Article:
Zebra Mussels Meeting Held In PIttsfield
Pittsfield, MA – The Massachusetts Department of Conservation and Recreation held their first public meeting Wednesday afternoon on the issue of the zebra mussel infestation in a Berkshire County lake. WAMC's Berkshire Bureau Chief Charlie Deitz was there.
Laurel Lake in Lee is the first fresh water body in the state to encounter a zebra mussel infestation, and it's also the first lake that had its public boat ramp closed by the state so the DCR can assess the problem. That measure was taken on July 8th. Since then, associations representing lakes and ponds through out the county have sought to have their own public ramps closed to prevent a further infestation of Berkshire water bodies. The state says no.
Jack Shepard - Director of the office of fishing and boating access - was speaking to a crowd of over 150 people in the city council chambers in Pittsfield city hall. The attendees overflowed into the adjoining hallways where tv's were set up so they could watch the proceedings. Tom Flannery from the DCR had spent the previous 2 days scuba diving laurel lake to get an assessment of the zebra mussel infestation, he says they are firmly established in some parts.
Laurel Lake's public ramp is closed for up to 45 days for a full assessment and report. According to Flannery, there's not much to be done once the species establishes itself.
Zebra mussels have their name because of their tan and brown striping, they're about as big as a fingernail, and can attach to almost anything. Flannery gave a slideshow presentation showing the mussels making habitats out of bouies, anchors, and even the backs of lobsters. He says the financial impact is significant as well, relating a story about some power plants on Lake Erie that had to shut down in 2007.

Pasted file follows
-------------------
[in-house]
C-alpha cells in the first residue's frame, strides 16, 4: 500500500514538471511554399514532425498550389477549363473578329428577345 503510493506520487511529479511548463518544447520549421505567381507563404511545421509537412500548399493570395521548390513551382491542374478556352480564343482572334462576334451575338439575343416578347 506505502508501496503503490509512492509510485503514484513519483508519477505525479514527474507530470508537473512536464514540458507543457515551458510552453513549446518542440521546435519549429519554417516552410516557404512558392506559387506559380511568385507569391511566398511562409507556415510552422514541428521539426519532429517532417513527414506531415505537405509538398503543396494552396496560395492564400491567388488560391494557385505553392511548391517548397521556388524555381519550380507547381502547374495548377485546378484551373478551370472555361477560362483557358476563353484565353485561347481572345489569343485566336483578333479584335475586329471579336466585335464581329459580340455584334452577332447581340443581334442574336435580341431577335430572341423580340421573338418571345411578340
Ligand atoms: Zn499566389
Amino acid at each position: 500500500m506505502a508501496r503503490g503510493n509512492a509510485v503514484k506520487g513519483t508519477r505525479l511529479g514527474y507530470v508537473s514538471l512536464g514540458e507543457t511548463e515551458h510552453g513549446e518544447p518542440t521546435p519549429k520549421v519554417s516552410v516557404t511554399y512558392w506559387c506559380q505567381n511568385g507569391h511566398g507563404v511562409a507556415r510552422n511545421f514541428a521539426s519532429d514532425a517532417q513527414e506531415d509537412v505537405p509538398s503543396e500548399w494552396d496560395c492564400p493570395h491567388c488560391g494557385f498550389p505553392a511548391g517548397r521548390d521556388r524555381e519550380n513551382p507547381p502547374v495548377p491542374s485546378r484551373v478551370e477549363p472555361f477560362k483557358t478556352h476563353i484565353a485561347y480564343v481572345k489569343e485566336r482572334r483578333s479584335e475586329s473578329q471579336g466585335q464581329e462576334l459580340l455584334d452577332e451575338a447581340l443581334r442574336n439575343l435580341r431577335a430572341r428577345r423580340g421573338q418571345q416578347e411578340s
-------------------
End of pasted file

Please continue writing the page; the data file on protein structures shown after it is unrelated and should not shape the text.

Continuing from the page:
The mussel is also known to be a filter feeder, siphoning through about 1 liter per day , which clears out the water column, and allows plants to establish themselves at much deeper levels through out the lake. Community members like Matt Millillo from the Richmond pond association, want extreme measures taken to prevent other lakes in the region to become infested. Andrew Madden from Mass Wildlife says the mussel has so many different ways to penetrate a lake, that closing the lakes won't stop it.
The state encourages a comprehensive education and prevention strategy to keep the mussels out of unaffected lakes. Madden says that infested water bodies still manage to support a healthy recreation and commerce.
The DCR has also decided to close the Quabbin reservoir's public boat ramp as a precautionary measure, as the reservoir is the main water supply for over 2 million residents. There is no threat to drinking water but the agency wants to complete a full assessment this summer. Also, State Senator Ben Downing filed legislation on beacon hill Wednesday afternoon that prohibits vessels from launching if they were exposed within 30 days, and have not completed a thorough cleaning. Most recently, the town of Richmond re-opened its public boat ramp to comply with the department of fishing and boating access.